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Time in Europe

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Title: Time in Europe  
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Subject: Time in Georgia (country), Kaliningrad Time, Time in Germany, Time in Ukraine, Time in Portugal
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Time in Europe

Europe spans 7 primary time zones (5 of them can be seen on the map in this article, while 2 other zones contain the European part of Kazakhstan and some very eastern territories of European Russia). Most European countries use daylight saving time and harmonise their summer time adjustments. See Summer time in Europe for details.

The time zones actually in use in Europe differ significantly from their "pure" theoretical variants as used for example under the nautical time system. Theoretically the world is divided into 24 time zones of 15 degrees. However, due to geographical and cultural factors it is not practical to divide the world so evenly and actual time zones may differ significantly from their theoretical borders. In Europe's case, the widespread use of the Central European Time Zone causes a major distortion in some areas from the theoretical time or the solar time. CET is theoretically centred on 15°E. However, Spain lying almost entirely in the Western hemisphere, and France with some regions to the west should theoretically use UTC, as they did before the Second World War.[1] The general result is a solar noon which is much later than clock noon. This results in later sunrises and sunsets than should theoretically happen. The Benelux countries should also theoretically use GMT.

Russia and Belarus have observed "permanent summer time" between March 2011 and October 2014[2] and "permanent winter time" since October 2014. Iceland can be considered to be on "de facto" permanent summer time because, since 1968, it uses UTC time all year, despite being located more than 15° west of the prime meridian. It should therefore be located in UTC-1, but chooses to remain closer to continental European time, resulting in legal times significantly in advance of local solar time.
The meridians of 0, 15°E, and 30°E mark the theoretical centres of the European time zones. However, the actual time zones extend far beyond the theoretical borders of ±7.5°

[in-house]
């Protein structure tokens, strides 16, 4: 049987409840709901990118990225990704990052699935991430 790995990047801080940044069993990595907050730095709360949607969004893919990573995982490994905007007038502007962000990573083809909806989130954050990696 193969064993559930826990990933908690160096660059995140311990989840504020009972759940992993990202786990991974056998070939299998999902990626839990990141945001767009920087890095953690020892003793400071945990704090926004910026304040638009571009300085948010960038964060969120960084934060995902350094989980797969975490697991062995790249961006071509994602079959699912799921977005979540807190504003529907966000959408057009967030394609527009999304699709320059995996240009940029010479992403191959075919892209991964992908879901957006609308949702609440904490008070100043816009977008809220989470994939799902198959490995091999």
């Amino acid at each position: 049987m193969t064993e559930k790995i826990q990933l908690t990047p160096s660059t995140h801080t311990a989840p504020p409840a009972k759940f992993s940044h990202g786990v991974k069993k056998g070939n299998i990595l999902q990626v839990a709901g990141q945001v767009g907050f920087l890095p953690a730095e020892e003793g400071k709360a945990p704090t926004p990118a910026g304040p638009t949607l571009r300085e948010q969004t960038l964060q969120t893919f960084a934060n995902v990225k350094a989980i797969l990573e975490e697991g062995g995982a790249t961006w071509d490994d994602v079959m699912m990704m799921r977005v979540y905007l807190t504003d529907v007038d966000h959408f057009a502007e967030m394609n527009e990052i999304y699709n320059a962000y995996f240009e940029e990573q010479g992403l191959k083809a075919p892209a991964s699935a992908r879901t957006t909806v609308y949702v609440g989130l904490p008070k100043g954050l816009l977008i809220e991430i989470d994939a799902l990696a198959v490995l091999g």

This map shows the difference between legal time and local mean time in Europe during the winter. Most of Western Europe and European Russia is significantly ahead of local solar time.
Color Legal time vs local mean time
1 h ± 30 m behind
0 h ± 30 m
1 h ± 30 m ahead
2 h ± 30 m ahead
This map shows the difference between legal time and local mean time in Europe during the summer. Most of Western Europe and European Russia is significantly ahead of local solar time.
Color Legal time vs local mean time
0h ± 30m
1h ± 30m ahead
2h ± 30m ahead
3h ± 30m ahead

Time zones

Time of Day Common Time Zone Name Coordinated Universal Time Daylight savings time
16:45, January 25, 2015 GMT / BST () Greenwich Mean Time (GMT)
Western European Time (WET)
17:45, January 25, 2015 CET / CEST () Central European Time (CET) UTC+1 UTC+2
18:45, January 25, 2015 EET () Eastern European Time (EET) UTC+2 UTC+3
19:45, January 25, 2015 MSK () Moscow time (MSK) UTC+3 UTC+3

Of the 28 EU member states, 3 use Western European Time (Ireland, Portugal and the United Kingdom) and 8 use Eastern European Time (Finland, Estonia, Latvia, Lithuania, Romania, Bulgaria, Greece and Cyprus). The other 17 member states all use Central European Time.


  1. ^ Poulle, Yvonne (1999). "La France à l'heure allemande" [France on German time]. Bibliothèque de l'école des chartes 157 (2): 493–502. Retrieved 11 January 2012.  (French)
  2. ^ Parfitt, Tom (25 March 2011). "Think of the cows: clocks go forward for the last time in Russia".  

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